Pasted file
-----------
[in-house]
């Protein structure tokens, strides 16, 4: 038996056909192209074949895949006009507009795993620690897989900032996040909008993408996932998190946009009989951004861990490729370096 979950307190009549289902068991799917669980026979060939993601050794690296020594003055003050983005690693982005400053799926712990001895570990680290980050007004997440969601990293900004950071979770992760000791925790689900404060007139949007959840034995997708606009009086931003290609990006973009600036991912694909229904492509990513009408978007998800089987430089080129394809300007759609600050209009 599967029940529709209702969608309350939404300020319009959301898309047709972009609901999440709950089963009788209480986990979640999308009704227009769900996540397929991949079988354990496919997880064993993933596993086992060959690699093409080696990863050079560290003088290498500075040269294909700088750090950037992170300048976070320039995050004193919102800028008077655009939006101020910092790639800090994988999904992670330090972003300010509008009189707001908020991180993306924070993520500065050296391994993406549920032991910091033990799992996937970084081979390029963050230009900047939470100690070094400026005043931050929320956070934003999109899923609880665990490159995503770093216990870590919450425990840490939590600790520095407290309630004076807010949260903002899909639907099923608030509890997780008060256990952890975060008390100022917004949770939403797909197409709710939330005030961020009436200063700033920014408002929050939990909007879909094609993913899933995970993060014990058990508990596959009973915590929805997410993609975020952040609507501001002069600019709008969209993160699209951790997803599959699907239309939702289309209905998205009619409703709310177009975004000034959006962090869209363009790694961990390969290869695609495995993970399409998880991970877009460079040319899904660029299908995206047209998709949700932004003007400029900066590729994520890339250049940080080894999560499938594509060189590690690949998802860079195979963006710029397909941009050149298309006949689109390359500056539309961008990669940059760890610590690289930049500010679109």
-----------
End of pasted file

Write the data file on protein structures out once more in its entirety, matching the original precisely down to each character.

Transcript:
[in-house]
């Protein structure tokens, strides 16, 4: 038996056909192209074949895949006009507009795993620690897989900032996040909008993408996932998190946009009989951004861990490729370096 979950307190009549289902068991799917669980026979060939993601050794690296020594003055003050983005690693982005400053799926712990001895570990680290980050007004997440969601990293900004950071979770992760000791925790689900404060007139949007959840034995997708606009009086931003290609990006973009600036991912694909229904492509990513009408978007998800089987430089080129394809300007759609600050209009 599967029940529709209702969608309350939404300020319009959301898309047709972009609901999440709950089963009788209480986990979640999308009704227009769900996540397929991949079988354990496919997880064993993933596993086992060959690699093409080696990863050079560290003088290498500075040269294909700088750090950037992170300048976070320039995050004193919102800028008077655009939006101020910092790639800090994988999904992670330090972003300010509008009189707001908020991180993306924070993520500065050296391994993406549920032991910091033990799992996937970084081979390029963050230009900047939470100690070094400026005043931050929320956070934003999109899923609880665990490159995503770093216990870590919450425990840490939590600790520095407290309630004076807010949260903002899909639907099923608030509890997780008060256990952890975060008390100022917004949770939403797909197409709710939330005030961020009436200063700033920014408002929050939990909007879909094609993913899933995970993060014990058990508990596959009973915590929805997410993609975020952040609507501001002069600019709008969209993160699209951790997803599959699907239309939702289309209905998205009619409703709310177009975004000034959006962090869209363009790694961990390969290869695609495995993970399409998880991970877009460079040319899904660029299908995206047209998709949700932004003007400029900066590729994520890339250049940080080894999560499938594509060189590690690949998802860079195979963006710029397909941009050149298309006949689109390359500056539309961008990669940059760890610590690289930049500010679109």